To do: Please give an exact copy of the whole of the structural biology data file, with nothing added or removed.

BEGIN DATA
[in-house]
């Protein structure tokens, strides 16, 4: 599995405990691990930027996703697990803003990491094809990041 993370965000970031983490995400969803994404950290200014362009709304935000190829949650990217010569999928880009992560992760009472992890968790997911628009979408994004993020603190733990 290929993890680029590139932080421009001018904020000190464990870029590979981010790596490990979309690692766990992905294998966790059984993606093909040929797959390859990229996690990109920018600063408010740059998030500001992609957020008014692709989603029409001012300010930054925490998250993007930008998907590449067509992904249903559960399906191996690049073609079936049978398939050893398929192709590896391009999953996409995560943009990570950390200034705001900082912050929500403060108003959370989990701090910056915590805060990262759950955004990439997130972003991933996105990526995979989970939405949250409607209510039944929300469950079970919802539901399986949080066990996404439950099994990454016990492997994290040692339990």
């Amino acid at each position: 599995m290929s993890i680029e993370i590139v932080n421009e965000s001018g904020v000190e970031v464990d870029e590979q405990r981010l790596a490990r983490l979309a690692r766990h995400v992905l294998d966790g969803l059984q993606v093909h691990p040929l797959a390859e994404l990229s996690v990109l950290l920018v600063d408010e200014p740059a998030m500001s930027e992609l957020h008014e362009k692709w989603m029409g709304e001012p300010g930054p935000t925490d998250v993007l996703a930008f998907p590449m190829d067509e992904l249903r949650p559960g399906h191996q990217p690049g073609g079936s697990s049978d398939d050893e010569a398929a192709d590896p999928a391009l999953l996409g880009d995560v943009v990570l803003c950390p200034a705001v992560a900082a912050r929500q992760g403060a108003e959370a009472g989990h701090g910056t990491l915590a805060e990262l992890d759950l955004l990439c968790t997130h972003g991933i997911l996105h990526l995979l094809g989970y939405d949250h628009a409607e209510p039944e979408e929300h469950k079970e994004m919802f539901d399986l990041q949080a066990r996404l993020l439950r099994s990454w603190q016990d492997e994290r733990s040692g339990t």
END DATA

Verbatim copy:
[in-house]
């Protein structure tokens, strides 16, 4: 599995405990691990930027996703697990803003990491094809990041 993370965000970031983490995400969803994404950290200014362009709304935000190829949650990217010569999928880009992560992760009472992890968790997911628009979408994004993020603190733990 290929993890680029590139932080421009001018904020000190464990870029590979981010790596490990979309690692766990992905294998966790059984993606093909040929797959390859990229996690990109920018600063408010740059998030500001992609957020008014692709989603029409001012300010930054925490998250993007930008998907590449067509992904249903559960399906191996690049073609079936049978398939050893398929192709590896391009999953996409995560943009990570950390200034705001900082912050929500403060108003959370989990701090910056915590805060990262759950955004990439997130972003991933996105990526995979989970939405949250409607209510039944929300469950079970919802539901399986949080066990996404439950099994990454016990492997994290040692339990």
């Amino acid at each position: 599995m290929s993890i680029e993370i590139v932080n421009e965000s001018g904020v000190e970031v464990d870029e590979q405990r981010l790596a490990r983490l979309a690692r766990h995400v992905l294998d966790g969803l059984q993606v093909h691990p040929l797959a390859e994404l990229s996690v990109l950290l920018v600063d408010e200014p740059a998030m500001s930027e992609l957020h008014e362009k692709w989603m029409g709304e001012p300010g930054p935000t925490d998250v993007l996703a930008f998907p590449m190829d067509e992904l249903r949650p559960g399906h191996q990217p690049g073609g079936s697990s049978d398939d050893e010569a398929a192709d590896p999928a391009l999953l996409g880009d995560v943009v990570l803003c950390p200034a705001v992560a900082a912050r929500q992760g403060a108003e959370a009472g989990h701090g910056t990491l915590a805060e990262l992890d759950l955004l990439c968790t997130h972003g991933i997911l996105h990526l995979l094809g989970y939405d949250h628009a409607e209510p039944e979408e929300h469950k079970e994004m919802f539901d399986l990041q949080a066990r996404l993020l439950r099994s990454w603190q016990d492997e994290r733990s040692g339990t």